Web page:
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|Thursday, June 26, 2014|
BY ERIC FRUITS | OB BLOGGER
Is it a blip, or a trend?
That is the toughest question that economists have to answer when trying to forecast where the economy is going.
Last year, the housing market in Oregon—and the U.S. as a whole—was blasting off. The Case-Shiller index of home prices ended the year 13 percent higher than at the beginning of the year. A homebuyer who paid $250,000, would have added almost $33,000 in equity over the course of the year. According to past observation, that additional wealth (on paper, at least) would ultimately translate into increased consumer spending which would, in turn, boost the economy.
More detail on the Portland market shows that last year saw a number of home sales that had not been seen the days of the housing boom of the mid 2000s. Last year, 23,500 home sales were recorded, which is about the same value as the last half of 2006 and the first half of 2007.
Even more striking, 2013 saw the average house selling in less than 30 days after it hit the market. It seems that sellers could plant a “For Sale” in the morning and get a phone call with an offer before they went to bed that night.
But, was last year a blip or a trend?
This year, housing has seems to have slowed. The number of transactions seems to have flattened out and the number of days on the market about doubled since last year. Prices do no seem to have the double-digit growth seen a year ago.
Is the current slow down a blip or a trend? Is the market tapping the brakes, or slamming them?
The tough winter elsewhere stalled out housing starts in the first part of the year. That’s a blip. But other things point to potentially troubling trends.
In the second half of last year, mortgage interest rates began to rise, largely because of expectations that the Fed’s bond-buying program, known as quantitative easing, or QE, was coming to an end. And, it does have to end. But, we don’t know when and we don’t know how. Nevertheless, mortgage interest rate are a little less than one percentage point higher this year than they were the same time last year. For a $200,000 mortgage loan, the payment this year is about $100 more per month than for a loan obtained last year.
In addition to rising interest rates, mortgage lending remains somewhat tight. Last year lenders reported loosening lending standards for much of the year. This year has seen a slight tightening of lending. (Or, more precisely, lending is not getting looser.) The combination of higher interest and tighter credit has tapped the brakes on the housing market.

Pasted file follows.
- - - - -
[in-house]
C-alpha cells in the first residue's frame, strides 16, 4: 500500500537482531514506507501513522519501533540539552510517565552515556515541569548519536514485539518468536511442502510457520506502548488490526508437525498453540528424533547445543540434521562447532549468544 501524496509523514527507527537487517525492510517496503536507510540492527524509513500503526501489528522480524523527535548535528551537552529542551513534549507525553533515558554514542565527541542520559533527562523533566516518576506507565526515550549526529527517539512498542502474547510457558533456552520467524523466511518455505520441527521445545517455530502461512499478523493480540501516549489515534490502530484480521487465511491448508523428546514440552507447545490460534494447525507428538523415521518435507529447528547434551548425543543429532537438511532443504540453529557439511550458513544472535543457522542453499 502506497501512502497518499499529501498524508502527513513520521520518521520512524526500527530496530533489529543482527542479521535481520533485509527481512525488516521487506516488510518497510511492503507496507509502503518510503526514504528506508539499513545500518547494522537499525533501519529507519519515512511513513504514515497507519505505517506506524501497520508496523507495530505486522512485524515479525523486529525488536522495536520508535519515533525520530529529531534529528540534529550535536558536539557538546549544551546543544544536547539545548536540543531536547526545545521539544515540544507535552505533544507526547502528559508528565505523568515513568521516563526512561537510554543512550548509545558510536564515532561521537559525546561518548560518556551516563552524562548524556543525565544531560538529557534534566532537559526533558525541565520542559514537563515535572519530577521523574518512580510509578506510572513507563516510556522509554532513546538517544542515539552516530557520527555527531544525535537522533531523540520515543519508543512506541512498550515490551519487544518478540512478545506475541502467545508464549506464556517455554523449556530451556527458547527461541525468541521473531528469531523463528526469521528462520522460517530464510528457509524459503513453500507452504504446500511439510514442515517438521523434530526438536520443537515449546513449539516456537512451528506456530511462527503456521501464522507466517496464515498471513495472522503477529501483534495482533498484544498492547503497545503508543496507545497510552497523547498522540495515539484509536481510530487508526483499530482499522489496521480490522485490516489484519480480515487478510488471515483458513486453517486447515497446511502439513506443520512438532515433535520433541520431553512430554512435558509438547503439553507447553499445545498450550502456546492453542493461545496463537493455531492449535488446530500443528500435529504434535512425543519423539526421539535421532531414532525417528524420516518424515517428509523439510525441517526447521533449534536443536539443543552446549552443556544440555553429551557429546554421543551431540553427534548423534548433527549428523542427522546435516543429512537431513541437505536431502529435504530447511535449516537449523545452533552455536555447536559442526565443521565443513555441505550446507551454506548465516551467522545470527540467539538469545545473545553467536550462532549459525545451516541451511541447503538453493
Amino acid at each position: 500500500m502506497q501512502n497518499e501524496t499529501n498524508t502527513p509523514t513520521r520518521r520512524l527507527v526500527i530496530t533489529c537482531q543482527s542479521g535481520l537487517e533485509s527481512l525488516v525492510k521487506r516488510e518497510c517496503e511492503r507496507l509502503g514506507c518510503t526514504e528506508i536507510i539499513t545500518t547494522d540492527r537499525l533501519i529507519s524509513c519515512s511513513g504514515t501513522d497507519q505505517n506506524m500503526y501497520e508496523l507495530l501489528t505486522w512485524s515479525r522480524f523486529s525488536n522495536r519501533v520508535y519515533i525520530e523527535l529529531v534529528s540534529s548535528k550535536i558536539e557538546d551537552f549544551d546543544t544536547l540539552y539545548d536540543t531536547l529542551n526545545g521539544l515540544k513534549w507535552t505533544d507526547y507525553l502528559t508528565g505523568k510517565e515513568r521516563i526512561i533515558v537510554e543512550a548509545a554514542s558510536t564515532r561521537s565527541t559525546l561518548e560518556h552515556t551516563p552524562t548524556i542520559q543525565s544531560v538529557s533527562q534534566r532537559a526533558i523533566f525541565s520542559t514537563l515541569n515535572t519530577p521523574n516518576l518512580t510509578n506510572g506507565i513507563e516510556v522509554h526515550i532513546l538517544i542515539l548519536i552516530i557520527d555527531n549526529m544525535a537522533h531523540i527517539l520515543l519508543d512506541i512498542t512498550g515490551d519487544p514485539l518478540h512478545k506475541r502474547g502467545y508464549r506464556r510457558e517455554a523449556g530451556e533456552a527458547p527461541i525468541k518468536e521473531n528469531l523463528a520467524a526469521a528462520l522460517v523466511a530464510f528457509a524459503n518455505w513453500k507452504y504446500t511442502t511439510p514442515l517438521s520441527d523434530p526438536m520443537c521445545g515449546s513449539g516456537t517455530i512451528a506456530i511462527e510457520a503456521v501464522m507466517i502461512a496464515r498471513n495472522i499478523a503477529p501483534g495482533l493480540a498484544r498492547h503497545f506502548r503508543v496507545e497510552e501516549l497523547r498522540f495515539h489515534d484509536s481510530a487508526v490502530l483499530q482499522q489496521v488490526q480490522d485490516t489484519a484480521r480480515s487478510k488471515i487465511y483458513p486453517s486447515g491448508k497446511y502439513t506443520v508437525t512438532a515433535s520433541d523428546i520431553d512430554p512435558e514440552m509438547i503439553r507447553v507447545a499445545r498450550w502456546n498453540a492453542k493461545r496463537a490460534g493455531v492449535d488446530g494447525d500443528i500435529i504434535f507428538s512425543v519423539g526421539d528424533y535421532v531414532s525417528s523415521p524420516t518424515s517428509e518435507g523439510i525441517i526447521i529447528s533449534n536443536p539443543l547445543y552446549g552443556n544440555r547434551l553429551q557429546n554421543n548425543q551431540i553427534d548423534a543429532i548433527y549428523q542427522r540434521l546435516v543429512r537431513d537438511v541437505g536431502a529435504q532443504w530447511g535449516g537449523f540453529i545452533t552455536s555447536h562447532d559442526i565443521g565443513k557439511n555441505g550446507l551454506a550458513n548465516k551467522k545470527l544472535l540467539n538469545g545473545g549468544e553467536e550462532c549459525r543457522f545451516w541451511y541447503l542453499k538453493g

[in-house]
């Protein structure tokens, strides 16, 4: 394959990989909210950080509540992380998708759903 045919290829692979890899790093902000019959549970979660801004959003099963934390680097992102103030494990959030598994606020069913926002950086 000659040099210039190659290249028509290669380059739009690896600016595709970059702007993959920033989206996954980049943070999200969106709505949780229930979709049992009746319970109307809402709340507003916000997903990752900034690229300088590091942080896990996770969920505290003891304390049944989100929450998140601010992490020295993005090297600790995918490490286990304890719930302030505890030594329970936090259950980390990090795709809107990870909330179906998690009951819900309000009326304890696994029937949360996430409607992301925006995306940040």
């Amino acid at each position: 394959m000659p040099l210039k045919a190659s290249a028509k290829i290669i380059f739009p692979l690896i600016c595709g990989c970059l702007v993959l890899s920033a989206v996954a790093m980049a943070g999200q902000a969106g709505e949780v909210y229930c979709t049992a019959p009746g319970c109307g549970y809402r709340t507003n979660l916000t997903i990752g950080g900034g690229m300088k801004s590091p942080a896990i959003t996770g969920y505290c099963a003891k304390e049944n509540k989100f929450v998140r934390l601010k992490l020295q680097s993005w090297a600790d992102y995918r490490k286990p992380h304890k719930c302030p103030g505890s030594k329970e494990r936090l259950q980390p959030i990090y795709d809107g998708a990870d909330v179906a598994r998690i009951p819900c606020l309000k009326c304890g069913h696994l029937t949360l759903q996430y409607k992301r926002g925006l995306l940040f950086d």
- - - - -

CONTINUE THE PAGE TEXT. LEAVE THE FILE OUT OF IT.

We know that mortgage interest rates will rise, but we don’t know when or by how much. Credit standards will likely remain tight so long has employment and income opportunities remain stagnant or sluggish. Without a boost to employment opportunities and a renewed interest in returning to work, housing and much of the rest of the economy will remain blipping along a series of small ups and downs.
Friday, March 27, 2015
BY AMY MILSHTEIN
Damian Smith bets on changing himself — and Portland — through consulting.
Friday, February 20, 2015
BY AMY MILSHTEIN | OB CONTRIBUTOR
Multilevel marketing, health claims and zyto scanner biofeedback machines: How dōTERRA thrives in Oregon.
Thursday, March 26, 2015
BY LINDA BAKER
Everyone knows cell phones and driving are a lethal combination. The risk is especially high for teenage drivers, whose delusions of immortality pose such a threat to us all. Enforcement alas, remains feeble; more promising are pedagogical approaches aimed at getting people to focus on the road, not their devices.
Friday, February 27, 2015
VIDEO: 2015 100 Best Companies to work for in Oregon
Saturday, February 21, 2015
BY LINDA BAKER | OB EDITOR
Will community banks survive the digital age? Three CEOs peer into banking's crystal ball.
Friday, March 27, 2015
BY OB STAFF
New events series brings magazine to life.
Wednesday, February 18, 2015
BY JACOB PALMER | OB DIGITAL NEWS EDITOR
NBA commissioner: "I would love to end up having an All-Star Game in Portland. It's really just a function of ensuring that we can fit in town."
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The Commission helps to advance the professionalism, equality and efficiency of Oregon's judicial branch of government.